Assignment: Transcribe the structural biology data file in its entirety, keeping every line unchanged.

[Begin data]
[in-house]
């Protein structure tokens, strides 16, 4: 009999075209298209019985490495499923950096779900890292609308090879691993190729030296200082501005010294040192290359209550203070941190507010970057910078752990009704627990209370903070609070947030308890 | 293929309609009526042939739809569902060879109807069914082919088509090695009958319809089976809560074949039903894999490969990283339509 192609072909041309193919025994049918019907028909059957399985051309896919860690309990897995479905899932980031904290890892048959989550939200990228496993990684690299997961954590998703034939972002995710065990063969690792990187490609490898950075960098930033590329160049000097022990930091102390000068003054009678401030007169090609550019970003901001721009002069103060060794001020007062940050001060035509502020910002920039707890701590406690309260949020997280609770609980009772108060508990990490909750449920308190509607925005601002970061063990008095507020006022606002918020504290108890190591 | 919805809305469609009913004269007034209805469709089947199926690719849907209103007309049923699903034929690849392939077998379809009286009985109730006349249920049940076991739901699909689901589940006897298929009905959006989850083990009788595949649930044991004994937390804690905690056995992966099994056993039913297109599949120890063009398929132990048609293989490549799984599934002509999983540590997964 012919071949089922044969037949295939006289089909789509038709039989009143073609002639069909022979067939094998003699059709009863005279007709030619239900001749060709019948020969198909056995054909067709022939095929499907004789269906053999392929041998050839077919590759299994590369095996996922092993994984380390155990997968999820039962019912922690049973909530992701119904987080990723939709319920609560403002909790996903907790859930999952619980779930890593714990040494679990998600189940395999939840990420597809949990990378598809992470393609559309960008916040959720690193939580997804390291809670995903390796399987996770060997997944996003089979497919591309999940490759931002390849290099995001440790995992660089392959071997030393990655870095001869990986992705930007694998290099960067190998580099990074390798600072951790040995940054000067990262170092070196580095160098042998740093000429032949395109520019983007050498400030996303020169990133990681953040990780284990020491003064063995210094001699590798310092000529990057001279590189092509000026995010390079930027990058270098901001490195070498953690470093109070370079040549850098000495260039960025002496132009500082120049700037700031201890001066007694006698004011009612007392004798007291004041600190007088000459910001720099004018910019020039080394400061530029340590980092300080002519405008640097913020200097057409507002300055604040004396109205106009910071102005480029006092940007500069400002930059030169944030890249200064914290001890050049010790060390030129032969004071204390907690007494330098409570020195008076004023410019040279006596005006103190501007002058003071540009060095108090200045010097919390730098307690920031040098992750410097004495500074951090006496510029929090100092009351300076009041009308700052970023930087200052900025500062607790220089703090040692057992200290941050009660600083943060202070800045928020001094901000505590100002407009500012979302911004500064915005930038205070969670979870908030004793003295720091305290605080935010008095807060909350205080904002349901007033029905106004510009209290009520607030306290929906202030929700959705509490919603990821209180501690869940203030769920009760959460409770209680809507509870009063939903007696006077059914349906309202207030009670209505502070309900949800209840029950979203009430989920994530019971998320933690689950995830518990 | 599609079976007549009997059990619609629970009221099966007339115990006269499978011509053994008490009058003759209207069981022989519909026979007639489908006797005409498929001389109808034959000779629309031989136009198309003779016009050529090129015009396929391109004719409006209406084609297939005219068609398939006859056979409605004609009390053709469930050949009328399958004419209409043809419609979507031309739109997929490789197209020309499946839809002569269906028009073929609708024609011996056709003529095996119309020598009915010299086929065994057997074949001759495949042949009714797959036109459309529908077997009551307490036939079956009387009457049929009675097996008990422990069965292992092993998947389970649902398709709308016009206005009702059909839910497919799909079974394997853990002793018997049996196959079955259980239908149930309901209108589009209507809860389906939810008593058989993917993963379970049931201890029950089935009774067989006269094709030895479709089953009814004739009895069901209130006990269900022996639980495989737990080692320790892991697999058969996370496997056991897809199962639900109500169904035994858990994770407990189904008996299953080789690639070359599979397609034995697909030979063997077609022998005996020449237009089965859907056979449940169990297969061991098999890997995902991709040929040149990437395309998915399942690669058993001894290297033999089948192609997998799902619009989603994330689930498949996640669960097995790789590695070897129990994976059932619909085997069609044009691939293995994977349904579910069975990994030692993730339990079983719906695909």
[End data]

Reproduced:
[in-house]
């Protein structure tokens, strides 16, 4: 009999075209298209019985490495499923950096779900890292609308090879691993190729030296200082501005010294040192290359209550203070941190507010970057910078752990009704627990209370903070609070947030308890 | 293929309609009526042939739809569902060879109807069914082919088509090695009958319809089976809560074949039903894999490969990283339509 192609072909041309193919025994049918019907028909059957399985051309896919860690309990897995479905899932980031904290890892048959989550939200990228496993990684690299997961954590998703034939972002995710065990063969690792990187490609490898950075960098930033590329160049000097022990930091102390000068003054009678401030007169090609550019970003901001721009002069103060060794001020007062940050001060035509502020910002920039707890701590406690309260949020997280609770609980009772108060508990990490909750449920308190509607925005601002970061063990008095507020006022606002918020504290108890190591 | 919805809305469609009913004269007034209805469709089947199926690719849907209103007309049923699903034929690849392939077998379809009286009985109730006349249920049940076991739901699909689901589940006897298929009905959006989850083990009788595949649930044991004994937390804690905690056995992966099994056993039913297109599949120890063009398929132990048609293989490549799984599934002509999983540590997964 012919071949089922044969037949295939006289089909789509038709039989009143073609002639069909022979067939094998003699059709009863005279007709030619239900001749060709019948020969198909056995054909067709022939095929499907004789269906053999392929041998050839077919590759299994590369095996996922092993994984380390155990997968999820039962019912922690049973909530992701119904987080990723939709319920609560403002909790996903907790859930999952619980779930890593714990040494679990998600189940395999939840990420597809949990990378598809992470393609559309960008916040959720690193939580997804390291809670995903390796399987996770060997997944996003089979497919591309999940490759931002390849290099995001440790995992660089392959071997030393990655870095001869990986992705930007694998290099960067190998580099990074390798600072951790040995940054000067990262170092070196580095160098042998740093000429032949395109520019983007050498400030996303020169990133990681953040990780284990020491003064063995210094001699590798310092000529990057001279590189092509000026995010390079930027990058270098901001490195070498953690470093109070370079040549850098000495260039960025002496132009500082120049700037700031201890001066007694006698004011009612007392004798007291004041600190007088000459910001720099004018910019020039080394400061530029340590980092300080002519405008640097913020200097057409507002300055604040004396109205106009910071102005480029006092940007500069400002930059030169944030890249200064914290001890050049010790060390030129032969004071204390907690007494330098409570020195008076004023410019040279006596005006103190501007002058003071540009060095108090200045010097919390730098307690920031040098992750410097004495500074951090006496510029929090100092009351300076009041009308700052970023930087200052900025500062607790220089703090040692057992200290941050009660600083943060202070800045928020001094901000505590100002407009500012979302911004500064915005930038205070969670979870908030004793003295720091305290605080935010008095807060909350205080904002349901007033029905106004510009209290009520607030306290929906202030929700959705509490919603990821209180501690869940203030769920009760959460409770209680809507509870009063939903007696006077059914349906309202207030009670209505502070309900949800209840029950979203009430989920994530019971998320933690689950995830518990 | 599609079976007549009997059990619609629970009221099966007339115990006269499978011509053994008490009058003759209207069981022989519909026979007639489908006797005409498929001389109808034959000779629309031989136009198309003779016009050529090129015009396929391109004719409006209406084609297939005219068609398939006859056979409605004609009390053709469930050949009328399958004419209409043809419609979507031309739109997929490789197209020309499946839809002569269906028009073929609708024609011996056709003529095996119309020598009915010299086929065994057997074949001759495949042949009714797959036109459309529908077997009551307490036939079956009387009457049929009675097996008990422990069965292992092993998947389970649902398709709308016009206005009702059909839910497919799909079974394997853990002793018997049996196959079955259980239908149930309901209108589009209507809860389906939810008593058989993917993963379970049931201890029950089935009774067989006269094709030895479709089953009814004739009895069901209130006990269900022996639980495989737990080692320790892991697999058969996370496997056991897809199962639900109500169904035994858990994770407990189904008996299953080789690639070359599979397609034995697909030979063997077609022998005996020449237009089965859907056979449940169990297969061991098999890997995902991709040929040149990437395309998915399942690669058993001894290297033999089948192609997998799902619009989603994330689930498949996640669960097995790789590695070897129990994976059932619909085997069609044009691939293995994977349904579910069975990994030692993730339990079983719906695909």